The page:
Despite its enormous publicity, the Massachusetts’ race for US Senate between incumbent Senator Scott Brown and challenger Elizabeth Warren has not had a public poll conducted in nearly half a month. The last polls provided overwhelming evidence that the race was then (and probably currently as well) a tie. This is good news for Warren, who was down by as much as 17 points in some polls only three months ago.
Warren has benefited from receiving an unequivocal nomination from her party via 95 percent of the Massachusetts Democratic Convention’s delegates and from her recent influx of money. As a archetypical Democrat running in the liberal haven that is Massachusetts, she has been fully embraced the democratic political machine. Yet, the number one story out of this campaign has unquestionably been about questions concerning Warren’s heritage. Thus far, her candidacy has largely been defined by her self-identification as a Cherokee. This story quickly went from a scandalous accusation from the Boston Herald to a story that received widespread national attention.
The facts of the case seem to be relatively clear. Warren had, inspired and informed via family lore, self-identified as a Cherokee for her entire life. Her ensuing actions reflect someone of that mindset: she had a hand in writing a Cherokee cookbook and she identified as a Cherokee in official documents (including applications to law school). However, it is seems possible that her identification is an erroneous one. Without any proof offered by her, the unearthing of evidence that contradicts some prior claims made regarding the Warren heritage and a reversal of New England Historical Genealogical Society’s position on the matter to “no evidence” and “no opinion,” all that is left is family lore. But it is understandable, if not admirable, that even in the face of a media controversy, Warren would not reverse her self-identification like a controversial political position. When asked directly about this controversy on Morning Joe she said, “This is how I grew up, Joe. I’m not backing off from my family. It became clear I didn’t get anything for law school applications or for college or for any of the jobs I was hired for.” Indeed, she shouldn’t back off her family and the facts seem to indicate that this was a fairly innocent aspect of her life. However, the second part is not accurate. To third-party observers that must rely on the news, those facts have not been presented clearly at all. That case has yet to be made. Nor was it accurate when she later said in the interview “we got the facts out there early on it.”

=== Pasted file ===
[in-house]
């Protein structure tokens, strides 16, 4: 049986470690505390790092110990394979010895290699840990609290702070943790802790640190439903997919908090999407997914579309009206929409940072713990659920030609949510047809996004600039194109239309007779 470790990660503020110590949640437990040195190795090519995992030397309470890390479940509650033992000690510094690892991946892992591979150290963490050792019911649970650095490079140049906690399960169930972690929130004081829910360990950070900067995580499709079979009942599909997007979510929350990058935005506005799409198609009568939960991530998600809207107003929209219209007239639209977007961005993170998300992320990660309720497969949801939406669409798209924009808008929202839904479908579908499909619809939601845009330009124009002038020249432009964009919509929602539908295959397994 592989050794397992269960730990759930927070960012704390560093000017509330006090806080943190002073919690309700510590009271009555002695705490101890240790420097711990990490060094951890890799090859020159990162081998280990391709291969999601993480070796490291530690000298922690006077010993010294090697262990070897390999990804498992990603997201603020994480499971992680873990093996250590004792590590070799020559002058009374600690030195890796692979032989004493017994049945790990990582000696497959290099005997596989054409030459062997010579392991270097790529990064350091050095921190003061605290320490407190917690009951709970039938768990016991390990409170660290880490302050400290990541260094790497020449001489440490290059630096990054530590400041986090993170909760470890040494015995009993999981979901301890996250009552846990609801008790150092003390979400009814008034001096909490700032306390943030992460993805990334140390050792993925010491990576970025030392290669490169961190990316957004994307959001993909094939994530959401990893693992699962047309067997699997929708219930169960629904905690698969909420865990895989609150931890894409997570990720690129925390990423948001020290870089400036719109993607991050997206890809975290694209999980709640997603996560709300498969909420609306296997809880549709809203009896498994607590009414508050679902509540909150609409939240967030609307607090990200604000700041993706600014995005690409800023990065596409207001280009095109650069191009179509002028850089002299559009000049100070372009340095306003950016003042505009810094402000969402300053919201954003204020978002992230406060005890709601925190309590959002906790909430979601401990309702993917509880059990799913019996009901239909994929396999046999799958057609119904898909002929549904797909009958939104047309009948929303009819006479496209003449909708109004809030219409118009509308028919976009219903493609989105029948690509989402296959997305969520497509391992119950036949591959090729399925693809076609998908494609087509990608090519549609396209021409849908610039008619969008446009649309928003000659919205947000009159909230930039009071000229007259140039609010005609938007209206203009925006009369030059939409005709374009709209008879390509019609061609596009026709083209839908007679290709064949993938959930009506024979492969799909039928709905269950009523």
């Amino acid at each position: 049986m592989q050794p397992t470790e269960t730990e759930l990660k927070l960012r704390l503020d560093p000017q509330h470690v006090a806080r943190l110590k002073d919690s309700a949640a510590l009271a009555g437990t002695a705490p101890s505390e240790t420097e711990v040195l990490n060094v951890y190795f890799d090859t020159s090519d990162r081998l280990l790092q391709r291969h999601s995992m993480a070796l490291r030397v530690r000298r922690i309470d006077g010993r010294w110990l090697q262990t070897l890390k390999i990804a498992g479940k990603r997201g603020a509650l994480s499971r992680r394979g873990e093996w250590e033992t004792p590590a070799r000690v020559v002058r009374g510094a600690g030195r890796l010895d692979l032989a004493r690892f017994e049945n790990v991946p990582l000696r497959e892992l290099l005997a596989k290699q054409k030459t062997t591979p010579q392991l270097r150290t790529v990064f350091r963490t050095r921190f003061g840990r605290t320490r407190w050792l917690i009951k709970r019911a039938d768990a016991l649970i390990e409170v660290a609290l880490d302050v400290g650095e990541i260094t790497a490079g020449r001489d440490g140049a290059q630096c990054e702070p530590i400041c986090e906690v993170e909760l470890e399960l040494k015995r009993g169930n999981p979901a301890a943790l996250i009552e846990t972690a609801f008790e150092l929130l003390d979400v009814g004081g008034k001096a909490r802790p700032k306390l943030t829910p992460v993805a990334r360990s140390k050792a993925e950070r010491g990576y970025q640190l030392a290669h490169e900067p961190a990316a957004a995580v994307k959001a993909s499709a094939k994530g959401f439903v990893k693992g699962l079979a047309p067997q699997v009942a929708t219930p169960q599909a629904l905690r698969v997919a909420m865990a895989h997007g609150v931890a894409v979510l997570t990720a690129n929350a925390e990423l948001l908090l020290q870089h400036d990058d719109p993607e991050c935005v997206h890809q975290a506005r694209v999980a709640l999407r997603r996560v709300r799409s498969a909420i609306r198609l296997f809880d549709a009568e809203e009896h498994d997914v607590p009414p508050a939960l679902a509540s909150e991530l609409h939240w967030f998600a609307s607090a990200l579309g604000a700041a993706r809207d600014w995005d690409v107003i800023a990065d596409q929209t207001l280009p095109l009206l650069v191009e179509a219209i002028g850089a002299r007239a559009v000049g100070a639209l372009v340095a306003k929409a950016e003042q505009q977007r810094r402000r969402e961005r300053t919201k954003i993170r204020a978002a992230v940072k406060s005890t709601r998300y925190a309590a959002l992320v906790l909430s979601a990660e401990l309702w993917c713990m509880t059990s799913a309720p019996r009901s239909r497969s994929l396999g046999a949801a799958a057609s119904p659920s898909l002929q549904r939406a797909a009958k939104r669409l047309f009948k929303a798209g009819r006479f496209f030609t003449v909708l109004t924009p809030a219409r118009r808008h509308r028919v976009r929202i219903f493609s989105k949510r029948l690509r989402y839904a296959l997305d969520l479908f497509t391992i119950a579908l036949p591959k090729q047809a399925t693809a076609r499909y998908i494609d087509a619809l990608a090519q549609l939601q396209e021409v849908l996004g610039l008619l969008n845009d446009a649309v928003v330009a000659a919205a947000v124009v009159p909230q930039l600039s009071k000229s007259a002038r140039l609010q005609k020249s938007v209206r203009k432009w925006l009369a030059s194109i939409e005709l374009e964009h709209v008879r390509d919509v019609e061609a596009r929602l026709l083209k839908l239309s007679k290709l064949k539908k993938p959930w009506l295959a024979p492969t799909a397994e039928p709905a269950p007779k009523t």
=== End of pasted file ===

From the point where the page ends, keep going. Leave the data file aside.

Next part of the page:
Warren goes on to blame Brown and the Herald for exploiting the issue. But upon looking back at how the initial questions and controversy was handled, I concluded that Warren herself largely sparked the controversy. Her initial responses to reporters were evasive and often times inarticulate to the point of inaccurate. The statement later released by her campaign was good, but late, and seldom repeated in front of cameras or reporters. Unfortunately, this was very much a message that needed repeating. Instead, the candidate appeared to deliberately avoid addressing the issue head-on and in-person. The handling of the issue was so poor that the Boston Globe eventually reversed its position that the the issue was a non-story and made it a front-page story. Even today, many remain unclear as to the facts because Warren has not repeated them and the news has no reason to report the death of a controversy.
It is yet to be seen whether this will have any impact on the actual election. Currently polling indicates that it probably wont. There is a lot of time and money separating now and our inevitably intense political Fall. Warren should be able to move on from this.